Harm

Harm is a moral and legal concept.

Bernard Gert construes harms as any of the following:

  • pain
  • death
  • disability
  • loss of ability or freedom
  • loss of pleasure

Joel Feinberg gives an account of harms as setbacks to interests. He distinguishes welfare interests from ulterior interests. Hence on his view there are two kinds of harms.

Welfare interests are

interests in the continuance for a foreseeable interval of one's life, and the interests in one's own physical health and vigor, the integrity and normal functioning of one's body, the absence of absorbing pain and suffering or grotesque disfigurement, minimal intellectual acuity, emotional stability, the absence of groundless anxieties and resentments, the capacity to engage normally in social intercourse and to enjoy and maintain friendships, at least minimal income and financial security, a tolerable social and physical environment, and a certain amount of freedom from interference and coercion.

Ulterior interests are "a person's more ultimate goals and aspirations," such as "producing good novels or works of art, solving a crucial scientific problem, achieving high political office, successfully raising a family . . .".

Read more about Harm:  Sources

Other articles related to "harm":

Crimen Injuria - Origin
... " right"), such that many iniuriae involve physical harm and many actions inflicting physical harm constitute iniuria but neither set is a subset of the other ... For example, physical harm inflicted upon an aggressor by an innocent party acting in self-defense does not constitute iniuria unless the legal system in question ... even criminal court even though they inflict no physical harm upon the person against whom they are directed ...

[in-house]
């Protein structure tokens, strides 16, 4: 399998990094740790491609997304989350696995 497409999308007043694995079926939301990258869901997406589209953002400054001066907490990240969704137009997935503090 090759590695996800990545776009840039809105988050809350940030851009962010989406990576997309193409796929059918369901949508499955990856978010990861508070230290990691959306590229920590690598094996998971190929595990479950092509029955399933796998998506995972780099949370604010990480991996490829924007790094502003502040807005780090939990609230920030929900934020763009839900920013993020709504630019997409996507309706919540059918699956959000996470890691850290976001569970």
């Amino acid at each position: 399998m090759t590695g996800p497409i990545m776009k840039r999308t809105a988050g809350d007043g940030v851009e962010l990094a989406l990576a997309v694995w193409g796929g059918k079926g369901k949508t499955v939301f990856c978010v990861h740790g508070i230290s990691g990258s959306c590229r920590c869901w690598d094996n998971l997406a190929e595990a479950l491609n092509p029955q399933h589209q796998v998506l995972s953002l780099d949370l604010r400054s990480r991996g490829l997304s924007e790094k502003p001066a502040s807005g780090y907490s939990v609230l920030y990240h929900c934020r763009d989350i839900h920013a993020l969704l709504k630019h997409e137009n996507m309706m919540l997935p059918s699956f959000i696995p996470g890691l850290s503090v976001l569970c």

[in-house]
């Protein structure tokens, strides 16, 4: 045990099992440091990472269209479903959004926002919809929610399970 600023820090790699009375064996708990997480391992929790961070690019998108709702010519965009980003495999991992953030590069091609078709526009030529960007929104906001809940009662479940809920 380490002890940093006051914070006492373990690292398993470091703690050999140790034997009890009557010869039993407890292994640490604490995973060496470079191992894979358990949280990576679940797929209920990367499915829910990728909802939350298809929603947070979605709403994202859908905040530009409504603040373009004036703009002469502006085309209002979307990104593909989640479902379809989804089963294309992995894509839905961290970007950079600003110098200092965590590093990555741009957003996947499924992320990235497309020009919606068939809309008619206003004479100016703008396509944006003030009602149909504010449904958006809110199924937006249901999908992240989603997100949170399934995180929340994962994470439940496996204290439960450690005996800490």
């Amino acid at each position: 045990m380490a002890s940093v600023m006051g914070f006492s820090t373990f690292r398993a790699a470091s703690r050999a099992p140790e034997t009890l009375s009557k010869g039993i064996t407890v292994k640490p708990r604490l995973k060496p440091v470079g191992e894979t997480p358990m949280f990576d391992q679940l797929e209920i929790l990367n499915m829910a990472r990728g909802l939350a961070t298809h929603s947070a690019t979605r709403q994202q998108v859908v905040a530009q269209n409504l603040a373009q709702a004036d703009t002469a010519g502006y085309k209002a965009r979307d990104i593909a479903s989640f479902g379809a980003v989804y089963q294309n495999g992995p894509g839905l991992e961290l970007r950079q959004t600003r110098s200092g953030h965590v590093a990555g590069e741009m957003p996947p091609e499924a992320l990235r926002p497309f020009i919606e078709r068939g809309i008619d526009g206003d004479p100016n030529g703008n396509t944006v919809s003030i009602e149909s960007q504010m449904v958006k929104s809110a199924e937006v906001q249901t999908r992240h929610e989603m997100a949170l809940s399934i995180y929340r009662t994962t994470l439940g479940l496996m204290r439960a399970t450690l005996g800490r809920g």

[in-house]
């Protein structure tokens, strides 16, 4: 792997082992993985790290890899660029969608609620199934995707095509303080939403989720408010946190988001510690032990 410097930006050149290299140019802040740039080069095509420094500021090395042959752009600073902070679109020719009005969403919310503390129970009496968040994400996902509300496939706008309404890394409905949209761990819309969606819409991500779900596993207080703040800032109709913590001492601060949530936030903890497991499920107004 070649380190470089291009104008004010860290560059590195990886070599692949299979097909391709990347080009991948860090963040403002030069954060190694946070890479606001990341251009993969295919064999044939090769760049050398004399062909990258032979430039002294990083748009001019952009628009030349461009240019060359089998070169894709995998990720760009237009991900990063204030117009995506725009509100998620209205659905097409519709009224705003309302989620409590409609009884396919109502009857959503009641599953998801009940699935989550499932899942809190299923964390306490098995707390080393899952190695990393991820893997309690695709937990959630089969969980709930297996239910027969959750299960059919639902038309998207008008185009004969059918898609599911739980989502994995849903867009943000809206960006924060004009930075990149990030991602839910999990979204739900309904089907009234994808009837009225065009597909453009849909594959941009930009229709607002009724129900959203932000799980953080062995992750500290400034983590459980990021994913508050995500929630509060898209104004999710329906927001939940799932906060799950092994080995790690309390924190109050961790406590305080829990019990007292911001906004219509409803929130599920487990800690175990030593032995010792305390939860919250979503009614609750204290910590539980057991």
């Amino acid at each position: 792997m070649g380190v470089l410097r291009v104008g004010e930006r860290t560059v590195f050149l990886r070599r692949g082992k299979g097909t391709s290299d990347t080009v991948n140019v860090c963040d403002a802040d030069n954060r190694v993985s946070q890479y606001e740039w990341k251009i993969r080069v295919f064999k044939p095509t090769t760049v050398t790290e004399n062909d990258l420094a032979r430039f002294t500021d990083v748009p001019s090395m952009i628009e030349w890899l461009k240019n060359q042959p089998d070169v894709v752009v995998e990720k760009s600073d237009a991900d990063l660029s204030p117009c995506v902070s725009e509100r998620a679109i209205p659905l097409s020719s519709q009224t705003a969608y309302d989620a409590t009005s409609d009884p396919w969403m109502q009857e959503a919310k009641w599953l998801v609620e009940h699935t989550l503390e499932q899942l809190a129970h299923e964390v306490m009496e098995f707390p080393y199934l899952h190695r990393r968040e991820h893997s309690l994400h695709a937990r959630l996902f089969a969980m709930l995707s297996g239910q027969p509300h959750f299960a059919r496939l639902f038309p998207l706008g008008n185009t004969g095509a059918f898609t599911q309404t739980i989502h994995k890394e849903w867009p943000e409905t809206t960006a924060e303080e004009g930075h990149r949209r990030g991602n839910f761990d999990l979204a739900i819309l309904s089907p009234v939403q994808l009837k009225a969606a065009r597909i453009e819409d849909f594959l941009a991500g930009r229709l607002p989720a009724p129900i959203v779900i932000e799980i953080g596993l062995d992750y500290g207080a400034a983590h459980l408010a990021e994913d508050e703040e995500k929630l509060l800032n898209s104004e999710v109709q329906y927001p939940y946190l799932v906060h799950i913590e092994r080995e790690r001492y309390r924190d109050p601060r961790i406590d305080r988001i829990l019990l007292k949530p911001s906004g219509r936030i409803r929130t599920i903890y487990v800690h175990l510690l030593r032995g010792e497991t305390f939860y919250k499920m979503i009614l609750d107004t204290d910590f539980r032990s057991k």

Sturgis Turner - Biography
... good friend and former Naval Academy classmate of Harm, and a great rival in the courts ... Sturgis and Harm play hoops and fix cars together ... that Mac let it slip to him "That she was in love with him," (him meaning Harm) ...
Singles 90/98 - Track Listing - Disc 3
... Safe From Harm (Original)" – 518 "Safe From Harm (7" Version)" – 426 "Safe From Harm (12" Version)" – 655 "Safe From Harm (Perfecto Mix)" – 813 "Safe From Harm (Just A Groove Dub)" – 315 "Saf ...
B'nai B'rith Anti-Defamation Commission
... The ADC aims to control the harm caused by people and organisations that engage in or encourage discriminatory behaviour in our society ... important, the ADC works to promote those democratic and humane values that serve to prevent such harm ... The ADC's efforts at harm prevention and control involve four major kinds of activity which include gathering relevant information, supporting victims of antisemitism and discrimination ...
Liberation Of Expression - Limitations
... Limitations to freedom of speech may follow the "harm principle" or the "offense principle", for example in the case of pornography, or hate speech ... However, Mill also introduced what is known as the harm principle, in placing the following limitation on free expression "the only purpose for which power can be rightfully exercised over ... preventing serious offense (as opposed to injury or harm) to persons other than the actor, and that it is probably a necessary means to that end." Hence Feinberg ...

Famous quotes containing the word harm:

    He will deliver you from six troubles; in seven no harm shall touch you. In famine he will redeem you from death, and in war from the power of the sword. You shall be hidden from the scourge of the tongue, and shall not fear destruction when it comes. At destruction and famine you shall laugh, and shall not fear the wild animals of the earth. For you shall be in league with the stones of the field, and the wild animals shall be at peace with you.
    Bible: Hebrew, Job 5:19-23.

    If we did not flatter ourselves, the flattery of others could never harm us.
    François, Duc De La Rochefoucauld (1613–1680)

    What harm cause not those huge draughts or pictures which wanton youth with chalk or coals draw in each passage, wall or stairs of our great houses, whence a cruel contempt of our natural store is bred in them?
    Michel de Montaigne (1533–1592)